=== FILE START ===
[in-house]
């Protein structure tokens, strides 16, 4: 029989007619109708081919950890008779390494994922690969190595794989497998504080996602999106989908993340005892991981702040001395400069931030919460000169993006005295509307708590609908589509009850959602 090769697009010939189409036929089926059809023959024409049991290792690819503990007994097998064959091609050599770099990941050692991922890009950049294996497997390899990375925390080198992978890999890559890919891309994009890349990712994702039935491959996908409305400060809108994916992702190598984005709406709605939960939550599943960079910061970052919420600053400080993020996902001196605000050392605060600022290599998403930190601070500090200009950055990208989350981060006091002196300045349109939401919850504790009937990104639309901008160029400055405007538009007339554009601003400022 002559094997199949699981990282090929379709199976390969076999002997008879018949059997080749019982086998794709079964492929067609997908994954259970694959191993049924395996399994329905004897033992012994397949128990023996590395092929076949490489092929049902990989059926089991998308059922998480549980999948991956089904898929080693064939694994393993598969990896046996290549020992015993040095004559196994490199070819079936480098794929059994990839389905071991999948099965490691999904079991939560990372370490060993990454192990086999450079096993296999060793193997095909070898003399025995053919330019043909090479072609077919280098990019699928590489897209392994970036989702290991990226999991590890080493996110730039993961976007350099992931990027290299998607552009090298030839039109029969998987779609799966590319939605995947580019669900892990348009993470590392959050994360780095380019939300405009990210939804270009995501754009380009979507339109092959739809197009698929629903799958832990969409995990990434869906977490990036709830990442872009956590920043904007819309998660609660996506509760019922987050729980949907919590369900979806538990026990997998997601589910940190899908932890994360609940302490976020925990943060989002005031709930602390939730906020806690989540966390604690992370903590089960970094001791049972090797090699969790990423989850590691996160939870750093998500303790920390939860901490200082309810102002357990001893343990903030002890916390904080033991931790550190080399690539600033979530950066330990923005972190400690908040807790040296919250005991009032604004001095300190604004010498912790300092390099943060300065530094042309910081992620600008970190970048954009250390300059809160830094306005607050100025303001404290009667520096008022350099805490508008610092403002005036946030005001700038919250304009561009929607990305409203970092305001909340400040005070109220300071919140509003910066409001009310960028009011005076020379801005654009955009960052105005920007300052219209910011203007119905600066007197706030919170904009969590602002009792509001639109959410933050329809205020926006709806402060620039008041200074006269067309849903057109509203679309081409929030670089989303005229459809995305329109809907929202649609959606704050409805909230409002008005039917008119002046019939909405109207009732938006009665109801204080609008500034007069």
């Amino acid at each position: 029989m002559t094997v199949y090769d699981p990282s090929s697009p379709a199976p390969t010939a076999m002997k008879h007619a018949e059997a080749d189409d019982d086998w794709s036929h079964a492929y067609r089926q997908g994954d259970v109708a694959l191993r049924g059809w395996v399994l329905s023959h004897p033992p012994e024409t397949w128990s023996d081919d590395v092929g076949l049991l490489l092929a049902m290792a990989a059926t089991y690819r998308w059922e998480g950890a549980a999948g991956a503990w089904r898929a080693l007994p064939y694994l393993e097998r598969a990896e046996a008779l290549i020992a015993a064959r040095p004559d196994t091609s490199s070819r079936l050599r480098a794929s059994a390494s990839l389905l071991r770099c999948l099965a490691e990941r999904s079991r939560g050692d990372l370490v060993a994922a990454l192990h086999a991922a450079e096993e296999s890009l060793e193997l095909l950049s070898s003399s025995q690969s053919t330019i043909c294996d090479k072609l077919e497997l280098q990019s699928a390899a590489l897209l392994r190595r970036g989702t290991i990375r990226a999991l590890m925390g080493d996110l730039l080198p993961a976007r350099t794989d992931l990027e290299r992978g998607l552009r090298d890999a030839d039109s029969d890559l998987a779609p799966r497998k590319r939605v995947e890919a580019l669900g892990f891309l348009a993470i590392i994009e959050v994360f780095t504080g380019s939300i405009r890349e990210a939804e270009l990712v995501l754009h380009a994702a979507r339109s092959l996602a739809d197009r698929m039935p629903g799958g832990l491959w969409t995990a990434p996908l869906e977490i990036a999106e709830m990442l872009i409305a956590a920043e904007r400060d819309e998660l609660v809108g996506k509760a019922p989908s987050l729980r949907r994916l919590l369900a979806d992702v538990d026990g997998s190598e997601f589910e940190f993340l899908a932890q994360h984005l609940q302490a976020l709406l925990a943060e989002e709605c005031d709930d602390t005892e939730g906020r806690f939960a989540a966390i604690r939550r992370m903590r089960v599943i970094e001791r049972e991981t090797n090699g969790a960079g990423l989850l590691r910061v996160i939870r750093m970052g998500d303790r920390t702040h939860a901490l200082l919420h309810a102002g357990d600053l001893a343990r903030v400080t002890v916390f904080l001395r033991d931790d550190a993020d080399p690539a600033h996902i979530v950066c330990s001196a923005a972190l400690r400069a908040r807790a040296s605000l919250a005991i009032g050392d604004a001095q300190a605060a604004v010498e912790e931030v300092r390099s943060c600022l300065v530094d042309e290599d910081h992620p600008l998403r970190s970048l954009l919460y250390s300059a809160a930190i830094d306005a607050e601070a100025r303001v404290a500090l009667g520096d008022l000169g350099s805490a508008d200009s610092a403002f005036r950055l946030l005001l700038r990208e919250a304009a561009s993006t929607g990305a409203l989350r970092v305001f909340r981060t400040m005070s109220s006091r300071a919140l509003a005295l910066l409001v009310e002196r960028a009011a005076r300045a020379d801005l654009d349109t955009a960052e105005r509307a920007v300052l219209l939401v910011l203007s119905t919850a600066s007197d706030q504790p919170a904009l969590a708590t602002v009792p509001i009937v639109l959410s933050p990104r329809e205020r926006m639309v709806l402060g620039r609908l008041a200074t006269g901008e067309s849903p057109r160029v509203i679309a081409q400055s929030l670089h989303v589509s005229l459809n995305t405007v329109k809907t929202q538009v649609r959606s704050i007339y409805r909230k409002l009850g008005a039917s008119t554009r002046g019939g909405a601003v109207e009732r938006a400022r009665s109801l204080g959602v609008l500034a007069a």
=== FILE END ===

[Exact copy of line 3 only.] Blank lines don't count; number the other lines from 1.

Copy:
């Amino acid at each position: 029989m002559t094997v199949y090769d699981p990282s090929s697009p379709a199976p390969t010939a076999m002997k008879h007619a018949e059997a080749d189409d019982d086998w794709s036929h079964a492929y067609r089926q997908g994954d259970v109708a694959l191993r049924g059809w395996v399994l329905s023959h004897p033992p012994e024409t397949w128990s023996d081919d590395v092929g076949l049991l490489l092929a049902m290792a990989a059926t089991y690819r998308w059922e998480g950890a549980a999948g991956a503990w089904r898929a080693l007994p064939y694994l393993e097998r598969a990896e046996a008779l290549i020992a015993a064959r040095p004559d196994t091609s490199s070819r079936l050599r480098a794929s059994a390494s990839l389905l071991r770099c999948l099965a490691e990941r999904s079991r939560g050692d990372l370490v060993a994922a990454l192990h086999a991922a450079e096993e296999s890009l060793e193997l095909l950049s070898s003399s025995q690969s053919t330019i043909c294996d090479k072609l077919e497997l280098q990019s699928a390899a590489l897209l392994r190595r970036g989702t290991i990375r990226a999991l590890m925390g080493d996110l730039l080198p993961a976007r350099t794989d992931l990027e290299r992978g998607l552009r090298d890999a030839d039109s029969d890559l998987a779609p799966r497998k590319r939605v995947e890919a580019l669900g892990f891309l348009a993470i590392i994009e959050v994360f780095t504080g380019s939300i405009r890349e990210a939804e270009l990712v995501l754009h380009a994702a979507r339109s092959l996602a739809d197009r698929m039935p629903g799958g832990l491959w969409t995990a990434p996908l869906e977490i990036a999106e709830m990442l872009i409305a956590a920043e904007r400060d819309e998660l609660v809108g996506k509760a019922p989908s987050l729980r949907r994916l919590l369900a979806d992702v538990d026990g997998s190598e997601f589910e940190f993340l899908a932890q994360h984005l609940q302490a976020l709406l925990a943060e989002e709605c005031d709930d602390t005892e939730g906020r806690f939960a989540a966390i604690r939550r992370m903590r089960v599943i970094e001791r049972e991981t090797n090699g969790a960079g990423l989850l590691r910061v996160i939870r750093m970052g998500d303790r920390t702040h939860a901490l200082l919420h309810a102002g357990d600053l001893a343990r903030v400080t002890v916390f904080l001395r033991d931790d550190a993020d080399p690539a600033h996902i979530v950066c330990s001196a923005a972190l400690r400069a908040r807790a040296s605000l919250a005991i009032g050392d604004a001095q300190a605060a604004v010498e912790e931030v300092r390099s943060c600022l300065v530094d042309e290599d910081h992620p600008l998403r970190s970048l954009l919460y250390s300059a809160a930190i830094d306005a607050e601070a100025r303001v404290a500090l009667g520096d008022l000169g350099s805490a508008d200009s610092a403002f005036r950055l946030l005001l700038r990208e919250a304009a561009s993006t929607g990305a409203l989350r970092v305001f909340r981060t400040m005070s109220s006091r300071a919140l509003a005295l910066l409001v009310e002196r960028a009011a005076r300045a020379d801005l654009d349109t955009a960052e105005r509307a920007v300052l219209l939401v910011l203007s119905t919850a600066s007197d706030q504790p919170a904009l969590a708590t602002v009792p509001i009937v639109l959410s933050p990104r329809e205020r926006m639309v709806l402060g620039r609908l008041a200074t006269g901008e067309s849903p057109r160029v509203i679309a081409q400055s929030l670089h989303v589509s005229l459809n995305t405007v329109k809907t929202q538009v649609r959606s704050i007339y409805r909230k409002l009850g008005a039917s008119t554009r002046g019939g909405a601003v109207e009732r938006a400022r009665s109801l204080g959602v609008l500034a007069a």